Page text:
IT administrators should expect to see more "Frankendevices" in the enterprise this year as end users who need smartphones for productivity buy phablets.
Phablet use in 2014 will grow significantly with 362 million worldwide shipments this year, representing 30% of all smartphones, IDC reported during its recent Worldwide Mobility Predictions 2014 webinar.
Phablet adoption has grown steadily worldwide with IDC reporting 189 million shipments in 2013, totaling 18.7% of smartphone shipments. That was up from 29.7 million shipments in 2012 and 1.2 million in 2011, when Samsung first released its Galaxy Note phablet.
With bring your own device on the rise, analysts believe the overall proliferation of phablets will continue to trickle into the enterprise, with uses becoming clearer.
However, these phone-tablet hybrid devices are still in their niche phase and don't necessarily appeal to everyone, according to Ramon Llamas, IDC's mobile phones team research manager.
"From a form factor perspective, it's still very uncomfortable and awkward to hold," Llamas said during the webinar. "How many people want something the size of a notebook held up to their face?"
But as mobile device use shifts from voice usage and more to data usage, he expects larger screens to become in vogue.
The move to larger-screened smartphones is similar to the move made by many from physical keyboards -- popular on BlackBerry devices -- to touchscreen models, according to Chris Hazelton, director of mobile and wireless at 451 Research in New York.
How many people want something the size of a notebook held up to their face?
Ramon Llamas, IDC analyst
"It's about a user preference and what people are willing to sacrifice in that larger screen," he said.
Some of these devices already have their place. Phablets with an integrated stylus are used in businesses for doing signatures on devices, Hazelton said.
"When you're looking to be really productive on a smartphone, it's easier when the screen is larger," he said. "Still, it's kind of a religious debate over what size device people like to have."
At least when it comes to tablets, enterprises prefer a larger screen, according to data from Yankee Group's IT Decision Maker survey in September 2013 of 285 U.S. IT professionals and executives. Of those surveyed, 76% prefer a tablet that is nine to 10 inches, while 22% prefer seven to eight inches.
"The driver for a larger than five-inch screen smartphone is driven by the desire to do more on the smartphone," Hazelton said.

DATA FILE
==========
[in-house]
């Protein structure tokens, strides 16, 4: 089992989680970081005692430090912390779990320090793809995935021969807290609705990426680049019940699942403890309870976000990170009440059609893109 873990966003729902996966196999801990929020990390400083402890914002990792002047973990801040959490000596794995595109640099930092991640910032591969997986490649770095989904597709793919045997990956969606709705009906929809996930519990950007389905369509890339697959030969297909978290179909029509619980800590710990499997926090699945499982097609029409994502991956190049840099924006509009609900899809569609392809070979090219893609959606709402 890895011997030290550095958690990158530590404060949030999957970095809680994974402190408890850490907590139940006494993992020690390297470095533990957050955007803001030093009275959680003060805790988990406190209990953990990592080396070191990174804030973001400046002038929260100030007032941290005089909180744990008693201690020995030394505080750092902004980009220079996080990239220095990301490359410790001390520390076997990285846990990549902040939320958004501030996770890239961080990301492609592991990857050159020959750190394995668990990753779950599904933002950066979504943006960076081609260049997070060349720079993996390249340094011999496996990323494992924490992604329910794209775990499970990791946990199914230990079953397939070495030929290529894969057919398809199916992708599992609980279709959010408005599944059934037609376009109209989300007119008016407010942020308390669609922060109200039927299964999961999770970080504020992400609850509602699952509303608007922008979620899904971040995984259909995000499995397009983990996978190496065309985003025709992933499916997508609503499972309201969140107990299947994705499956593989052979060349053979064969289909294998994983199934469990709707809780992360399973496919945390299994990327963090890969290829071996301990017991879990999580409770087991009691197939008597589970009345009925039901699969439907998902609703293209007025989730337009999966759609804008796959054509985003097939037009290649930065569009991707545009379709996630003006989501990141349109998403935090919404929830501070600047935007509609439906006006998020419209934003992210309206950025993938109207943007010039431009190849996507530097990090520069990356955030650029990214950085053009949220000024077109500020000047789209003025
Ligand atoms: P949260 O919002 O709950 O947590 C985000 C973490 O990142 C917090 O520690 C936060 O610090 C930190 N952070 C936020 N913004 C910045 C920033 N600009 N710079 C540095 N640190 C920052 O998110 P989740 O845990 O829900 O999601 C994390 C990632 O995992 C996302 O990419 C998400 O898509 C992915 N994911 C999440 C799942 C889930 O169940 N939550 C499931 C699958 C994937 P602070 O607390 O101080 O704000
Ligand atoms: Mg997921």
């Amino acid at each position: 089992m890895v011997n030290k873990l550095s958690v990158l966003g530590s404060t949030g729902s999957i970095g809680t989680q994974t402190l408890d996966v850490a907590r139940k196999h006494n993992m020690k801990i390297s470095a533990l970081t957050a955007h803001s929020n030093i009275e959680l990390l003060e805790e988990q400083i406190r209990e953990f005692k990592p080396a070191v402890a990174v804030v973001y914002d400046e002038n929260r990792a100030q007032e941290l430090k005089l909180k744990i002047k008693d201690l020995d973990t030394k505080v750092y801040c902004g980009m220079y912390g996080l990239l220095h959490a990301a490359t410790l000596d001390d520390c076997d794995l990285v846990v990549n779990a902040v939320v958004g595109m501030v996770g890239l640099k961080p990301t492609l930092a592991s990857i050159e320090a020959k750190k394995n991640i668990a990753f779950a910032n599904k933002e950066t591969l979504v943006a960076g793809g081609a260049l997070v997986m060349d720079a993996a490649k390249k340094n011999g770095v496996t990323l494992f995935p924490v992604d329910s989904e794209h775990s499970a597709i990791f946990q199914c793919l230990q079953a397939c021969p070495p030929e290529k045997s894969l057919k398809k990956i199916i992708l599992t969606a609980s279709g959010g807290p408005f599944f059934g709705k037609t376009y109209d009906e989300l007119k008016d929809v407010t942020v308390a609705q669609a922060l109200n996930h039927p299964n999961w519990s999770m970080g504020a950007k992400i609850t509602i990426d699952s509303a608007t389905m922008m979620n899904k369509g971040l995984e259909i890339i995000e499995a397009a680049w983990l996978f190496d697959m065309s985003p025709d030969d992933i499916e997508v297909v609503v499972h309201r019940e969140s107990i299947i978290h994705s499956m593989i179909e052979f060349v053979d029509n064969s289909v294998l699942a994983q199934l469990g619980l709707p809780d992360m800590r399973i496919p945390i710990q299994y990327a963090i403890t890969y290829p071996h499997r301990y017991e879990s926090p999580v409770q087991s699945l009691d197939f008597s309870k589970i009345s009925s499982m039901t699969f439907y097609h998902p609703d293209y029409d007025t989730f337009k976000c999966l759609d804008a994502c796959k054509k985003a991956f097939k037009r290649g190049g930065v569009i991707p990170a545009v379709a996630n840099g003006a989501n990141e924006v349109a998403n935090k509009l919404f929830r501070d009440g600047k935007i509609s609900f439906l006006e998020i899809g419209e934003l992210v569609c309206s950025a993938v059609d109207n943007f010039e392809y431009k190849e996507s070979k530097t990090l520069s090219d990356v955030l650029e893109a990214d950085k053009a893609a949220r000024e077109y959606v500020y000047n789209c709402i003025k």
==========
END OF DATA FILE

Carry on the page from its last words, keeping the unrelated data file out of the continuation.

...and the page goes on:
Better opportunities for line-of-business applications exist on tablets over smartphones, according to Eric Klein, senior mobility analyst for VDC Research Group Inc. in Natick, Mass.
"Smartphones are complimentary devices for a lot of business users," Klein said. "So there's an opportunity there [for phablets]."
Apple: The elephant in the phablet room
The original equipment manufacturers to join the phablet brigade, in addition to Samsung, are BlackBerry with its Z30 and Nokia, with its latest Lumia 1520. But the elephant in the phablet room is Apple Inc.
IDC predicts Apple will release its phablet this year. Llamas believes Apple will work to produce a phablet with a good resolution and also suspects the company is working with developers to ensure plenty of applications will be available for such a device.
Apple did not respond to requests for comment.
"Apple will be able to address this very quickly with vendors so that when it comes to launch later this year it's going to be a full-blown experience with plenty of apps on a perfect resolution for user's eyes," Llamas said.
Hazelton thinks the driver for a large-screen iPhone will be from the pent-up demand from the already wide iPhone user base.
"Having a larger screen is something both the enterprise and users want," Hazelton said. "If you can save money by getting a larger iPhone rather than an iPhone and an iPad, that's something people will definitely do."
Klein believes the success of the iPad mini points to potential success for an iPhone with a screen of either five or six inches. But the big question remains on how applications will be provisioned, and he said developers are focused on working in HTML5 to accommodate screen size adjustments.
"That's an important element, to have a consistent look and feel for your apps regardless of the size of the screen," Klein said.